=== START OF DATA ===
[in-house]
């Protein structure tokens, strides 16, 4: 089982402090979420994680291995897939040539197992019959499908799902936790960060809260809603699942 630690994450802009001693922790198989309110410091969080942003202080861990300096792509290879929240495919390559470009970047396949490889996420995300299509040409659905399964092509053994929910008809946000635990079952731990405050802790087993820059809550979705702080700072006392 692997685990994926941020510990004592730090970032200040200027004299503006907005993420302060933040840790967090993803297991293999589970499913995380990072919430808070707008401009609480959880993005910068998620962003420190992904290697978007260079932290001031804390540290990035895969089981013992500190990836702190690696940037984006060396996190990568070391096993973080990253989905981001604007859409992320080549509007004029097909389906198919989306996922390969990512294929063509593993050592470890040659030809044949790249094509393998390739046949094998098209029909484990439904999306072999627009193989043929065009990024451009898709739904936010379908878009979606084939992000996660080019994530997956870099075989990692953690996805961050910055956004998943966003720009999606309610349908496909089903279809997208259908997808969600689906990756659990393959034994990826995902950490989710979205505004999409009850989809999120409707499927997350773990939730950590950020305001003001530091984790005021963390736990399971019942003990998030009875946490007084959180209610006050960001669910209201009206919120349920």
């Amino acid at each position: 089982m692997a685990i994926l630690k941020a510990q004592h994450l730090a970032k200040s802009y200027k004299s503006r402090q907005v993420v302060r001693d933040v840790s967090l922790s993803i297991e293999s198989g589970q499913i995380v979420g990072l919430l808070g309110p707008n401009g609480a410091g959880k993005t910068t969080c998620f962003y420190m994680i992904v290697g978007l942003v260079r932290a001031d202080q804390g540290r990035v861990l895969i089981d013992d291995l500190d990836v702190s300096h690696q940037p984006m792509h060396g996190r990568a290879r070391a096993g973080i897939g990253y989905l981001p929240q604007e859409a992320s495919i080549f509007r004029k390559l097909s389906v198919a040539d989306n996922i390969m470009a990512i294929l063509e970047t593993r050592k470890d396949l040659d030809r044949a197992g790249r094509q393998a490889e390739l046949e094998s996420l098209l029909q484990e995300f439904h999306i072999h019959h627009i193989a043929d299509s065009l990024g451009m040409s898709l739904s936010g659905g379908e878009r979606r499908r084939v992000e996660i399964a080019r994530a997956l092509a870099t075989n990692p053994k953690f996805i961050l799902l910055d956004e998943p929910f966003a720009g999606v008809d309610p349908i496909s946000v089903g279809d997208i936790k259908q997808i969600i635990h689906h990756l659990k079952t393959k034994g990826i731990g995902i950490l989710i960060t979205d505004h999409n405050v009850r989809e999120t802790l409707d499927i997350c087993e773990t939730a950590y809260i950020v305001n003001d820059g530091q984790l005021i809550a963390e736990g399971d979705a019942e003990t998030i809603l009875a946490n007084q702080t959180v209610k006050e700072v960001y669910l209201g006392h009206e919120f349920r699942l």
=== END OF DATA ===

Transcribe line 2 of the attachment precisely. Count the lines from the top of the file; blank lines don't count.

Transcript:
């Protein structure tokens, strides 16, 4: 089982402090979420994680291995897939040539197992019959499908799902936790960060809260809603699942 630690994450802009001693922790198989309110410091969080942003202080861990300096792509290879929240495919390559470009970047396949490889996420995300299509040409659905399964092509053994929910008809946000635990079952731990405050802790087993820059809550979705702080700072006392 692997685990994926941020510990004592730090970032200040200027004299503006907005993420302060933040840790967090993803297991293999589970499913995380990072919430808070707008401009609480959880993005910068998620962003420190992904290697978007260079932290001031804390540290990035895969089981013992500190990836702190690696940037984006060396996190990568070391096993973080990253989905981001604007859409992320080549509007004029097909389906198919989306996922390969990512294929063509593993050592470890040659030809044949790249094509393998390739046949094998098209029909484990439904999306072999627009193989043929065009990024451009898709739904936010379908878009979606084939992000996660080019994530997956870099075989990692953690996805961050910055956004998943966003720009999606309610349908496909089903279809997208259908997808969600689906990756659990393959034994990826995902950490989710979205505004999409009850989809999120409707499927997350773990939730950590950020305001003001530091984790005021963390736990399971019942003990998030009875946490007084959180209610006050960001669910209201009206919120349920």